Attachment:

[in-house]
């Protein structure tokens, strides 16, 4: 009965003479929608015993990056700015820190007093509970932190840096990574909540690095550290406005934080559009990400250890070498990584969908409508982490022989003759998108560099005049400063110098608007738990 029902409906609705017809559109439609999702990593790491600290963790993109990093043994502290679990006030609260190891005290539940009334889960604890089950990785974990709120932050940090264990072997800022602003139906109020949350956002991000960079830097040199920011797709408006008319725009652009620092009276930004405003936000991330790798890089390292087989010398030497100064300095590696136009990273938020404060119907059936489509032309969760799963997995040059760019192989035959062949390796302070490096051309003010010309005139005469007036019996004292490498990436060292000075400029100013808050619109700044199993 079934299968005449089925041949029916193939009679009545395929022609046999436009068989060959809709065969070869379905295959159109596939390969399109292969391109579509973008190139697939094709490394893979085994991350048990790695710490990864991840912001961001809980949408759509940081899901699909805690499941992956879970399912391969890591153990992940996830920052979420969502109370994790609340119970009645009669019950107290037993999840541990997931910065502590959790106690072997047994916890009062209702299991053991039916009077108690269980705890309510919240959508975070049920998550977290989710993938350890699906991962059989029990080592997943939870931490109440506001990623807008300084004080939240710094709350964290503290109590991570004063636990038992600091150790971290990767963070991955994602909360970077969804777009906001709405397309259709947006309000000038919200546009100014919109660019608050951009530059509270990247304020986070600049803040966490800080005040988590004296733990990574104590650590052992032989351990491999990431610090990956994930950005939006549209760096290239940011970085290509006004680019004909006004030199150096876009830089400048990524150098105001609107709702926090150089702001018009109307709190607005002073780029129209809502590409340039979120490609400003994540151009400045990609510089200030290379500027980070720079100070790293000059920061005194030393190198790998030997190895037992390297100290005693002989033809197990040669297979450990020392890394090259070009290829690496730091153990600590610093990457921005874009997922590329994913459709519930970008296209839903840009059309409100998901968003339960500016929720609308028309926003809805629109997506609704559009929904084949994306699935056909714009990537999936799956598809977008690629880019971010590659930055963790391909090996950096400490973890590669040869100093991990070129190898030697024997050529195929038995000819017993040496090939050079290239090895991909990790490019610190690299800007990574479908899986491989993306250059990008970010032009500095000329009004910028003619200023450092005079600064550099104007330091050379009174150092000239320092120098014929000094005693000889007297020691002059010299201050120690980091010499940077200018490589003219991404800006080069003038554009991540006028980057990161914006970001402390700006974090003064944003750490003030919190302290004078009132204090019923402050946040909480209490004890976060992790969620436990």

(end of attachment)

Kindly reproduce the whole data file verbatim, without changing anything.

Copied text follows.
[in-house]
């Protein structure tokens, strides 16, 4: 009965003479929608015993990056700015820190007093509970932190840096990574909540690095550290406005934080559009990400250890070498990584969908409508982490022989003759998108560099005049400063110098608007738990 029902409906609705017809559109439609999702990593790491600290963790993109990093043994502290679990006030609260190891005290539940009334889960604890089950990785974990709120932050940090264990072997800022602003139906109020949350956002991000960079830097040199920011797709408006008319725009652009620092009276930004405003936000991330790798890089390292087989010398030497100064300095590696136009990273938020404060119907059936489509032309969760799963997995040059760019192989035959062949390796302070490096051309003010010309005139005469007036019996004292490498990436060292000075400029100013808050619109700044199993 079934299968005449089925041949029916193939009679009545395929022609046999436009068989060959809709065969070869379905295959159109596939390969399109292969391109579509973008190139697939094709490394893979085994991350048990790695710490990864991840912001961001809980949408759509940081899901699909805690499941992956879970399912391969890591153990992940996830920052979420969502109370994790609340119970009645009669019950107290037993999840541990997931910065502590959790106690072997047994916890009062209702299991053991039916009077108690269980705890309510919240959508975070049920998550977290989710993938350890699906991962059989029990080592997943939870931490109440506001990623807008300084004080939240710094709350964290503290109590991570004063636990038992600091150790971290990767963070991955994602909360970077969804777009906001709405397309259709947006309000000038919200546009100014919109660019608050951009530059509270990247304020986070600049803040966490800080005040988590004296733990990574104590650590052992032989351990491999990431610090990956994930950005939006549209760096290239940011970085290509006004680019004909006004030199150096876009830089400048990524150098105001609107709702926090150089702001018009109307709190607005002073780029129209809502590409340039979120490609400003994540151009400045990609510089200030290379500027980070720079100070790293000059920061005194030393190198790998030997190895037992390297100290005693002989033809197990040669297979450990020392890394090259070009290829690496730091153990600590610093990457921005874009997922590329994913459709519930970008296209839903840009059309409100998901968003339960500016929720609308028309926003809805629109997506609704559009929904084949994306699935056909714009990537999936799956598809977008690629880019971010590659930055963790391909090996950096400490973890590669040869100093991990070129190898030697024997050529195929038995000819017993040496090939050079290239090895991909990790490019610190690299800007990574479908899986491989993306250059990008970010032009500095000329009004910028003619200023450092005079600064550099104007330091050379009174150092000239320092120098014929000094005693000889007297020691002059010299201050120690980091010499940077200018490589003219991404800006080069003038554009991540006028980057990161914006970001402390700006974090003064944003750490003030919190302290004078009132204090019923402050946040909480209490004890976060992790969620436990």